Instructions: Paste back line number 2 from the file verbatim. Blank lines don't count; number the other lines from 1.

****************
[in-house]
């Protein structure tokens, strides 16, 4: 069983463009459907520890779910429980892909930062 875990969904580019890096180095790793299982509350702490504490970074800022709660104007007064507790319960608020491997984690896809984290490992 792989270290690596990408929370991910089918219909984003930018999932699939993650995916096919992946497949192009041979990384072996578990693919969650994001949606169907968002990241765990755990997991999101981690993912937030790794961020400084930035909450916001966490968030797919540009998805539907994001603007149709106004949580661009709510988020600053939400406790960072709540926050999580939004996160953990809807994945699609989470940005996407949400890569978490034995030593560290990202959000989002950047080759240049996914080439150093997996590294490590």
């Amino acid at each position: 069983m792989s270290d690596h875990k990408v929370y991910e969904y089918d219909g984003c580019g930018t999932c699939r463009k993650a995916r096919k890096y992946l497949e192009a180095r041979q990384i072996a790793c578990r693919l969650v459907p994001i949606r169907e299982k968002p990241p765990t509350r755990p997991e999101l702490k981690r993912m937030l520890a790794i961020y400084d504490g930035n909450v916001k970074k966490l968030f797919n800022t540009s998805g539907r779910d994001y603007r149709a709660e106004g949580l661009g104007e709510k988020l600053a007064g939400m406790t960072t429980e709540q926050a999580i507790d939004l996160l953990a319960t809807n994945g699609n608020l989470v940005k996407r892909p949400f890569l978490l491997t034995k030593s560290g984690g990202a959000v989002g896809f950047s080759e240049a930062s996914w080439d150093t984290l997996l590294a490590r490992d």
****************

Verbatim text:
């Protein structure tokens, strides 16, 4: 069983463009459907520890779910429980892909930062 875990969904580019890096180095790793299982509350702490504490970074800022709660104007007064507790319960608020491997984690896809984290490992 792989270290690596990408929370991910089918219909984003930018999932699939993650995916096919992946497949192009041979990384072996578990693919969650994001949606169907968002990241765990755990997991999101981690993912937030790794961020400084930035909450916001966490968030797919540009998805539907994001603007149709106004949580661009709510988020600053939400406790960072709540926050999580939004996160953990809807994945699609989470940005996407949400890569978490034995030593560290990202959000989002950047080759240049996914080439150093997996590294490590």